- Mothering Wisdom for Activists What role do writers have in expanding our imagination for what is possible? And who is tending to the spiritual needs of activists? Read more »
- Writing for Mystic Activists In Season 2 of our podcast, listen to activists and writers of faith including Dr. Chanequa Walker-Barnes and Jonathan Wilson-Hartgrove. Read more »
In its first season, each episode of the podcast featured two participants in the Multi-Religious Fellows program at the Collegeville Institute.
I grew up Catholic in a fairly Irish neighborhood of St. Paul, Minnesota. My childhood years were full of renegade nuns teaching me to seek Jesus on the margins and study scripture in diverse communities. My parents held their breath as I headed to a Lutheran college. There, a Jewish Rabbi taught me the New Testament. A Lutheran Theologian taught me about the Holocaust and a Japanese monk taught me about Zen Buddhism. I fell in love with the discussions in those classrooms and never turned back. I went to a Lutheran seminary and got hired at a Lutheran church. I got myself invited to Iftar meals with Kenyan Muslims and Shabbat meals with my Orthodox Jewish friends in New York City. At those tables, my own faith was fed and nurtured by challenging dialogue.
This podcast is about those kinds of exchanges. It’s a podcast that explores civil discourse is a spiritual practice. Unlikely Conversations comes from the Collegeville Institute, a place where scholars, artists, writers, and faith leaders travel to study, write and worship across religious boundaries.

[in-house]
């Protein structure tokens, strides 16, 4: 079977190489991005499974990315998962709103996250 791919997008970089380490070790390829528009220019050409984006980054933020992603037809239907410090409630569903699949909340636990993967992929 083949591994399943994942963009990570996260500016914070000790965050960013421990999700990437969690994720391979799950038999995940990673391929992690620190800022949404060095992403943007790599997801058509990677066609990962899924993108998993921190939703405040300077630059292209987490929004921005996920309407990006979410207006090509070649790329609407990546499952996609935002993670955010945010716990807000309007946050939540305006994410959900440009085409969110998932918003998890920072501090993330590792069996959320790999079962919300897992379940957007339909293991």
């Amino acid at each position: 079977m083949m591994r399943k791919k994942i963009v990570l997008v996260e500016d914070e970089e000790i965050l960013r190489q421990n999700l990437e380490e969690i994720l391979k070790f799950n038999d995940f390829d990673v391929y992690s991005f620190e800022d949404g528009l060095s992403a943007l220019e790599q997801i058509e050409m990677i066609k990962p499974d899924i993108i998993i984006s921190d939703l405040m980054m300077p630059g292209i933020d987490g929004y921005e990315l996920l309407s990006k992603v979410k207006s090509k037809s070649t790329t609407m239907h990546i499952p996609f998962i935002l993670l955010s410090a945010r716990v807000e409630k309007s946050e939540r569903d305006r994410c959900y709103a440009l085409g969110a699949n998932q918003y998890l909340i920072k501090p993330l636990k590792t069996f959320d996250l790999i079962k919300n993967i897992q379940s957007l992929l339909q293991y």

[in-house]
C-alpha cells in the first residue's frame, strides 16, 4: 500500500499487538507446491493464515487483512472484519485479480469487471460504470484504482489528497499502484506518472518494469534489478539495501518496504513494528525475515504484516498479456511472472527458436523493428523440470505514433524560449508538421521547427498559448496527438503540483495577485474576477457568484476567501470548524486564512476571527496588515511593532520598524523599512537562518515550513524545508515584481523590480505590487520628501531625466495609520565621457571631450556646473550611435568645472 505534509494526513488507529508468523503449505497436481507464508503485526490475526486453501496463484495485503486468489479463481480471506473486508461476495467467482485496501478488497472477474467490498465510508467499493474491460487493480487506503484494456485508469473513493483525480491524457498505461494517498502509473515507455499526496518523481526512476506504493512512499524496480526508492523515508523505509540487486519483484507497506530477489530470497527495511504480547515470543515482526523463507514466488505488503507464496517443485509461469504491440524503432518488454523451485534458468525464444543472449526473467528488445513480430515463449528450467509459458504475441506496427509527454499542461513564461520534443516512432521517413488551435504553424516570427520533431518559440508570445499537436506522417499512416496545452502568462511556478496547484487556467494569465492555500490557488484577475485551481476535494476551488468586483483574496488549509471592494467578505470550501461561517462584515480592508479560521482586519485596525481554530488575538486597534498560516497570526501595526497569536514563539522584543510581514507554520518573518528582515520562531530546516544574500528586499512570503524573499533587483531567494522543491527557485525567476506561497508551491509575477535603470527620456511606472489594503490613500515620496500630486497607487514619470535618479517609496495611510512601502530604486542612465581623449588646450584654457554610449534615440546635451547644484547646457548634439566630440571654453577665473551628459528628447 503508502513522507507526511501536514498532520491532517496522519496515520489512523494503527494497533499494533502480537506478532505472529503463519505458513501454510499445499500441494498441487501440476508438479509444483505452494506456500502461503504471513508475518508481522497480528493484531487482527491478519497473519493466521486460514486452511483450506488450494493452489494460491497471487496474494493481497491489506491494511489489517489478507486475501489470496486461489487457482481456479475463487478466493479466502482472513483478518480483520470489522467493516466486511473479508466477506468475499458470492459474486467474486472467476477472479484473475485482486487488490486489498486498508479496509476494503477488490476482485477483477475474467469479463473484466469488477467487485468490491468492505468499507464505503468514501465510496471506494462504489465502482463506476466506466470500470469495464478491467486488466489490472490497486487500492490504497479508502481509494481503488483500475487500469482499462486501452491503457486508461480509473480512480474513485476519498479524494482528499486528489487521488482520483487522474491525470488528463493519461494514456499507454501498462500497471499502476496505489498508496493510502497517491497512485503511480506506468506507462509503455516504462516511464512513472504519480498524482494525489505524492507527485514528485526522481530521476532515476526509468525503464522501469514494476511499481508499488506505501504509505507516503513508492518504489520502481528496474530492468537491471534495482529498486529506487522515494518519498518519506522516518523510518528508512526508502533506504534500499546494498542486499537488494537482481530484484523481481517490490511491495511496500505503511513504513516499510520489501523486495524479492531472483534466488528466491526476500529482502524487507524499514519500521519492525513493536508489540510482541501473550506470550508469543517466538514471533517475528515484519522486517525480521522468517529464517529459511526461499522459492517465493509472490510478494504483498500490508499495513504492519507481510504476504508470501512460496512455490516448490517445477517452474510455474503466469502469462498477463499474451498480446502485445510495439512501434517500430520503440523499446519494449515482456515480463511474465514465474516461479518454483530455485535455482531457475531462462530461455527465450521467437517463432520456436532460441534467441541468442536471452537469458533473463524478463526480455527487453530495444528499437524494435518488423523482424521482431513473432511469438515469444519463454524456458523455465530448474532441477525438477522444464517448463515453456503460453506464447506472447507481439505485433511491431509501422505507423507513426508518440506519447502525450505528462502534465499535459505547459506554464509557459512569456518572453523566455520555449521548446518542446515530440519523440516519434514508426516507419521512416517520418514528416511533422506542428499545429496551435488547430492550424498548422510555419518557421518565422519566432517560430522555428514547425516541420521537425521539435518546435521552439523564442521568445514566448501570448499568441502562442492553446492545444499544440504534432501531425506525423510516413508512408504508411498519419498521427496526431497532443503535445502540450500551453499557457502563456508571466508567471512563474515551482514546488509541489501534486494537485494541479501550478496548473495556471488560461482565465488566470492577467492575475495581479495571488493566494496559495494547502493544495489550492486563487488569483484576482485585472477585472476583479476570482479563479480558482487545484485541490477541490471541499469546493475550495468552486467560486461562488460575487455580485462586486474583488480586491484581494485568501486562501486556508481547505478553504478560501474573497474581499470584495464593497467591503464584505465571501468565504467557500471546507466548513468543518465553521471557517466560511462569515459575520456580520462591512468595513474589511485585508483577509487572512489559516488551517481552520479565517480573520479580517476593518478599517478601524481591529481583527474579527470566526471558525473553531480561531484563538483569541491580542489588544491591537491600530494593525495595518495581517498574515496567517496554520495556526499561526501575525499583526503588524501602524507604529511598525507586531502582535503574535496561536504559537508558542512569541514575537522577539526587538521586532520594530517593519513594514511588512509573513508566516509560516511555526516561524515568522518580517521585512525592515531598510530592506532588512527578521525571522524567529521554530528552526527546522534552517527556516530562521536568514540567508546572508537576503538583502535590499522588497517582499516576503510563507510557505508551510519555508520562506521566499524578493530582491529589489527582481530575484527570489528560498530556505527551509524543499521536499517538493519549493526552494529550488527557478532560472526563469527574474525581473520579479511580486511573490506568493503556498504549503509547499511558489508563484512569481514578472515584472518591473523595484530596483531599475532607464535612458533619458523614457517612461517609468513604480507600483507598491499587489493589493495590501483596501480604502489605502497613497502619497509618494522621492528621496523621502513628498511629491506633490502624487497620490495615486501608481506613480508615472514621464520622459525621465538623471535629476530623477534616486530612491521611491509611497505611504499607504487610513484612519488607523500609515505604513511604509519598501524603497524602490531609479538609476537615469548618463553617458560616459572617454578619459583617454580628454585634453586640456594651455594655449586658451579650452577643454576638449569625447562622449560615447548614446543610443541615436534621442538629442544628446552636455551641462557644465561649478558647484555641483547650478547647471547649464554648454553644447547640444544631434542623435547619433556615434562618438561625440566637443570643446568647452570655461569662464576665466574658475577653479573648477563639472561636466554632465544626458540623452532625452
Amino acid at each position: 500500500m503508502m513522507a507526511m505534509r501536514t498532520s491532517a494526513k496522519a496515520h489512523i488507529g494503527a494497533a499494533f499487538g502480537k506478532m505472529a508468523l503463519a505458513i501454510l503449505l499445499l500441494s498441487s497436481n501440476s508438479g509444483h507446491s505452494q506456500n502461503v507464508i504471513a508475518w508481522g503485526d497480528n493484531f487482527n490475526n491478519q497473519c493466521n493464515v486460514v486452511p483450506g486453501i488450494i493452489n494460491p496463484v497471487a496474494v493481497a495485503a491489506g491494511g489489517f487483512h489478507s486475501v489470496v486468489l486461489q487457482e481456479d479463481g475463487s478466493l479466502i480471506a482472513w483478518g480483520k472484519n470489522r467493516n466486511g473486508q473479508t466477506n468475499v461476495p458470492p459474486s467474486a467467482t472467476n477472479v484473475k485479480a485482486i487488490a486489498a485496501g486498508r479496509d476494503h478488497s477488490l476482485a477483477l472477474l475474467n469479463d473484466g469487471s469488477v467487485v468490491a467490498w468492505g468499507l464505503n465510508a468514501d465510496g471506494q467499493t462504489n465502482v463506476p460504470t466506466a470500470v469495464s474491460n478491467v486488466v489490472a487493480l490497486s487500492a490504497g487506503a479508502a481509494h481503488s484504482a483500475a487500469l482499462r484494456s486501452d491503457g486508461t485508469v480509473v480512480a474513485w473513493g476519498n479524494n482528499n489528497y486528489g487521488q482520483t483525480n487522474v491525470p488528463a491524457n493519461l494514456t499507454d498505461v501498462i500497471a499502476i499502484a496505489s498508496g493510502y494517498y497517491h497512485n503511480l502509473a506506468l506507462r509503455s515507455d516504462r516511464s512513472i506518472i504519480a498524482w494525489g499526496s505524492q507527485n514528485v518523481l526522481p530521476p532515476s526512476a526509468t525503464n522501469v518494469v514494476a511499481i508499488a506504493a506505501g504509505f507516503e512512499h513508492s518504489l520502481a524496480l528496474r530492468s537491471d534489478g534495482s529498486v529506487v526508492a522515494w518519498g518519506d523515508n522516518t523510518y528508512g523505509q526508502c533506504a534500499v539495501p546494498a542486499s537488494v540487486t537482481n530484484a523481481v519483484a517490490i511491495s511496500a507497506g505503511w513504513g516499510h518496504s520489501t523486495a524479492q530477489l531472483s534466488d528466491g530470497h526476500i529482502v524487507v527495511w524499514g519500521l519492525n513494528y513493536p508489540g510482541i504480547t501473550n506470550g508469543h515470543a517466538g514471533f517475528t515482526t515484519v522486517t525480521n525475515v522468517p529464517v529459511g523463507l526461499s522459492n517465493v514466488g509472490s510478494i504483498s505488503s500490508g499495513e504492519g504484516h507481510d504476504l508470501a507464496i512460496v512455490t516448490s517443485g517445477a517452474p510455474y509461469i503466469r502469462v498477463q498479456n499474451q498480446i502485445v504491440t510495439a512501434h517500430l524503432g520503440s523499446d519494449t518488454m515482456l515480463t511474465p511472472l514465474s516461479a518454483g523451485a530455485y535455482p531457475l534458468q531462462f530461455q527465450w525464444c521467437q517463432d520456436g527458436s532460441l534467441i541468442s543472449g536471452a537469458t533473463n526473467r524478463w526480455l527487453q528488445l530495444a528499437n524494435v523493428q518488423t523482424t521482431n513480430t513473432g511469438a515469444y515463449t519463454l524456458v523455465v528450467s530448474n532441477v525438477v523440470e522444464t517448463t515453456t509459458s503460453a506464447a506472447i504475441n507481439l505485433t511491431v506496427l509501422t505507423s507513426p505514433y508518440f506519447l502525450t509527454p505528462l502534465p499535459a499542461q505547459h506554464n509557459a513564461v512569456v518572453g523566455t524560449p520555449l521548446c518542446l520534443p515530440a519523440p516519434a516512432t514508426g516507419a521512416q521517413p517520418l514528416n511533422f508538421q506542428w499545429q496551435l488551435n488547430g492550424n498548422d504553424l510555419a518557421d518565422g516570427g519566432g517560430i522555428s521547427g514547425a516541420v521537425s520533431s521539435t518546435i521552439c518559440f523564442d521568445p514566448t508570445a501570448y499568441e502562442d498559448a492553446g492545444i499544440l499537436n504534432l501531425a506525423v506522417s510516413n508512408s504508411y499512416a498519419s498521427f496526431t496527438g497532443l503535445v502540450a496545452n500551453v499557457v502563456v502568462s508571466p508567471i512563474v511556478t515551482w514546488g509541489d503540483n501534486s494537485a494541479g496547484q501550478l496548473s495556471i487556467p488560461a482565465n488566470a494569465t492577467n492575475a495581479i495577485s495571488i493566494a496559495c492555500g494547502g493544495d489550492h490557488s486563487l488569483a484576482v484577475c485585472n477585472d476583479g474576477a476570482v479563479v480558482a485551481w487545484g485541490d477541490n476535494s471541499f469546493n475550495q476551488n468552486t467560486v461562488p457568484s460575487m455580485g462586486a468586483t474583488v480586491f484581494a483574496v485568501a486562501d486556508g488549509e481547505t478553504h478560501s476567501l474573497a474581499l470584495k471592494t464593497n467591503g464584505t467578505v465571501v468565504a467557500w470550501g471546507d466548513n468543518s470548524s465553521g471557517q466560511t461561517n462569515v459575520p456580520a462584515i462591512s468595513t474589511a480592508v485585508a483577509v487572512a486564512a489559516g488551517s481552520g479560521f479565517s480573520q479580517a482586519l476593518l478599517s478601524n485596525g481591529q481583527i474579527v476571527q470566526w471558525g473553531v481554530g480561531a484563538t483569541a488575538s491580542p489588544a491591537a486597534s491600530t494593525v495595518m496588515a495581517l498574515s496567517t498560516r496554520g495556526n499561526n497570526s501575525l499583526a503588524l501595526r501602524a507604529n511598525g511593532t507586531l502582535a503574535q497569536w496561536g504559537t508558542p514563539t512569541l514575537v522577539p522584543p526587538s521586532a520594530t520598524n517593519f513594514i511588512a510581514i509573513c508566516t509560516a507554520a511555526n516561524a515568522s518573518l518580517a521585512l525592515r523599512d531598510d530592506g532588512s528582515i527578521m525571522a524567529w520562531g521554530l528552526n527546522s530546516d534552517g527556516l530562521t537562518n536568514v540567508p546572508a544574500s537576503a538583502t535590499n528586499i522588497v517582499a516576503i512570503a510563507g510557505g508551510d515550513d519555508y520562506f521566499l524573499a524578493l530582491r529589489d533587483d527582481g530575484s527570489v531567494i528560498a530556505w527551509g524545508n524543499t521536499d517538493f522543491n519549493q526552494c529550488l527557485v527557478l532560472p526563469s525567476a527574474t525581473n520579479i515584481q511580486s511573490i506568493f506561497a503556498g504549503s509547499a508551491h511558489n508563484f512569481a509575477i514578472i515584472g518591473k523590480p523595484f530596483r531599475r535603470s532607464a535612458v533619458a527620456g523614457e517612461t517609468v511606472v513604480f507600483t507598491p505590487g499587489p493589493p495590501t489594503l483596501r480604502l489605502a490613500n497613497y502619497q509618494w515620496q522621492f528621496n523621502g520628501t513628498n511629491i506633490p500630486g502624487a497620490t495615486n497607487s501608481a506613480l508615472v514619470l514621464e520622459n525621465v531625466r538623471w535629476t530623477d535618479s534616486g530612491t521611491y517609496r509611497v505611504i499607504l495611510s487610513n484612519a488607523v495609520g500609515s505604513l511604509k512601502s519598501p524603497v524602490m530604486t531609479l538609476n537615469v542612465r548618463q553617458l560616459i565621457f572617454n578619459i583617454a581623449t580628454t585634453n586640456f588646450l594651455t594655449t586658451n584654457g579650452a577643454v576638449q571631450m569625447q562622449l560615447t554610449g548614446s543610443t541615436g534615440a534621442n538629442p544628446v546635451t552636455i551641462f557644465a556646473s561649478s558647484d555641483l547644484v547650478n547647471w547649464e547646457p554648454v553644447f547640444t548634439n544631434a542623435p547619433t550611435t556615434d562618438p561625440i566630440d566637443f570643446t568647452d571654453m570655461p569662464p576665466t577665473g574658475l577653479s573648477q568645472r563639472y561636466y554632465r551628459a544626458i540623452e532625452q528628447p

In this first season, we get to listen to brilliant young, religious leaders from The Collegeville Institute’s Multi-Religious Fellows Program. This cohort is comprised of 2 Jews, 2 Muslims, 2 Hindus, 2 Buddhists 2 Catholics and one Lutheran. We asked the cohort members to pair up, take a moment apart from the group, and dig into all kinds of thorny topics ranging from sacred texts to money to hateful stereotypes to why we need relationships that extend beyond another interfaith breakfast. I hope these conversations feed your faith and cultivate your curiosity like they do mine.
- Complicated Women in Scripture Our last podcast episode from this season asks: how are sacred stories about complicated women taught differently in Christianity and Judaism? Read more »
- Getting Curious About Difference How do we teach toward curiosity in our religious institutions? How do we build interfaith relationships so when crisis happens we can support each other? Read more »
- Worship During A Pandemic In our latest podcast episode, hear a Hindu-Jewish conversation about how religious communities are gathering, celebrating, and grieving during COVID-19. Read more »
- Race and Justice in Interfaith Spaces In this podcast episode, hear a frank conversation about race between two young faith leaders in the Muslim and Buddist religious communtities. Read more »
- From Interfaith Dialogue to Multi-Religious Action Our third podcast episode explores the history of multi-religious work with Rabbi Barry D. Cytron and Dr. Marty Stortz. Read more »
- Love is a Verb In the second episode of our podcast, hear a Muslim-Catholic dialogue about faith and action for the common good. Read more »
- Religion and the Next Generation Listen now to the first episode of our new podcast Unlikely Conversations. Read more »